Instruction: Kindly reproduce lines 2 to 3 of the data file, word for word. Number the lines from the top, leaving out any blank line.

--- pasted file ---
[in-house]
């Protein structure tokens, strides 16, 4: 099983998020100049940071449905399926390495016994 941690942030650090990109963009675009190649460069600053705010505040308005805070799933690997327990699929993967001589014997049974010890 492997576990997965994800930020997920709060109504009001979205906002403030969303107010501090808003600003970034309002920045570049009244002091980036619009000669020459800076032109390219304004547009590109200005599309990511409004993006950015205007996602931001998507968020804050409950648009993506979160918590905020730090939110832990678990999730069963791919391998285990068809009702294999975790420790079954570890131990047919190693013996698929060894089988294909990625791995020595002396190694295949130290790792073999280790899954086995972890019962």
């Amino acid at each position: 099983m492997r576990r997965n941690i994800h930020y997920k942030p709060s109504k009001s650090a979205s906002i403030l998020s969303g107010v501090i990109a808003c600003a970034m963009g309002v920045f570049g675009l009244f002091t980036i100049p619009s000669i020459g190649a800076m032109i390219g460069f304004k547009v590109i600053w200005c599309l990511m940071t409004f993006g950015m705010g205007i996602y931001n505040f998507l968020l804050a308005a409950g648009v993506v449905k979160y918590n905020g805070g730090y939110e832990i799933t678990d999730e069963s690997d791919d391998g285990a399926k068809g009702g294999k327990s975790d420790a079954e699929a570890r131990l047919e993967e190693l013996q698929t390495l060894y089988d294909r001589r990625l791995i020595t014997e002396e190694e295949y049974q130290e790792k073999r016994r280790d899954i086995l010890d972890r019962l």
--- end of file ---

């Protein structure tokens, strides 16, 4: 099983998020100049940071449905399926390495016994 941690942030650090990109963009675009190649460069600053705010505040308005805070799933690997327990699929993967001589014997049974010890 492997576990997965994800930020997920709060109504009001979205906002403030969303107010501090808003600003970034309002920045570049009244002091980036619009000669020459800076032109390219304004547009590109200005599309990511409004993006950015205007996602931001998507968020804050409950648009993506979160918590905020730090939110832990678990999730069963791919391998285990068809009702294999975790420790079954570890131990047919190693013996698929060894089988294909990625791995020595002396190694295949130290790792073999280790899954086995972890019962």
């Amino acid at each position: 099983m492997r576990r997965n941690i994800h930020y997920k942030p709060s109504k009001s650090a979205s906002i403030l998020s969303g107010v501090i990109a808003c600003a970034m963009g309002v920045f570049g675009l009244f002091t980036i100049p619009s000669i020459g190649a800076m032109i390219g460069f304004k547009v590109i600053w200005c599309l990511m940071t409004f993006g950015m705010g205007i996602y931001n505040f998507l968020l804050a308005a409950g648009v993506v449905k979160y918590n905020g805070g730090y939110e832990i799933t678990d999730e069963s690997d791919d391998g285990a399926k068809g009702g294999k327990s975790d420790a079954e699929a570890r131990l047919e993967e190693l013996q698929t390495l060894y089988d294909r001589r990625l791995i020595t014997e002396e190694e295949y049974q130290e790792k073999r016994r280790d899954i086995l010890d972890r019962l």